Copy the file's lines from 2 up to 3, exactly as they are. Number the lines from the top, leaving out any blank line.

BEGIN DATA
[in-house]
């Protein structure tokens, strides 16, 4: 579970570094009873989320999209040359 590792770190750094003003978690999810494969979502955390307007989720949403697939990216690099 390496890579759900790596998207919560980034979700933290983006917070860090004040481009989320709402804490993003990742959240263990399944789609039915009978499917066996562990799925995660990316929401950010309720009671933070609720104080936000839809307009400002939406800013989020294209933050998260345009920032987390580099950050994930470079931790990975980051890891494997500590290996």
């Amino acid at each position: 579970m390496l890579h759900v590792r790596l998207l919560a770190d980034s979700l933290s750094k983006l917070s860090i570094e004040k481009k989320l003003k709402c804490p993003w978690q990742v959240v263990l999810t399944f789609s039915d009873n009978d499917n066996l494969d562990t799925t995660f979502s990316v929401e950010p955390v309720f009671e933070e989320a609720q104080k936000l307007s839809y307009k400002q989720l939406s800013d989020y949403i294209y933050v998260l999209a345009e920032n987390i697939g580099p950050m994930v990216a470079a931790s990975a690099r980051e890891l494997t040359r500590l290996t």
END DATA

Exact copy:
């Protein structure tokens, strides 16, 4: 579970570094009873989320999209040359 590792770190750094003003978690999810494969979502955390307007989720949403697939990216690099 390496890579759900790596998207919560980034979700933290983006917070860090004040481009989320709402804490993003990742959240263990399944789609039915009978499917066996562990799925995660990316929401950010309720009671933070609720104080936000839809307009400002939406800013989020294209933050998260345009920032987390580099950050994930470079931790990975980051890891494997500590290996």
């Amino acid at each position: 579970m390496l890579h759900v590792r790596l998207l919560a770190d980034s979700l933290s750094k983006l917070s860090i570094e004040k481009k989320l003003k709402c804490p993003w978690q990742v959240v263990l999810t399944f789609s039915d009873n009978d499917n066996l494969d562990t799925t995660f979502s990316v929401e950010p955390v309720f009671e933070e989320a609720q104080k936000l307007s839809y307009k400002q989720l939406s800013d989020y949403i294209y933050v998260l999209a345009e920032n987390i697939g580099p950050m994930v990216a470079a931790s990975a690099r980051e890891l494997t040359r500590l290996t």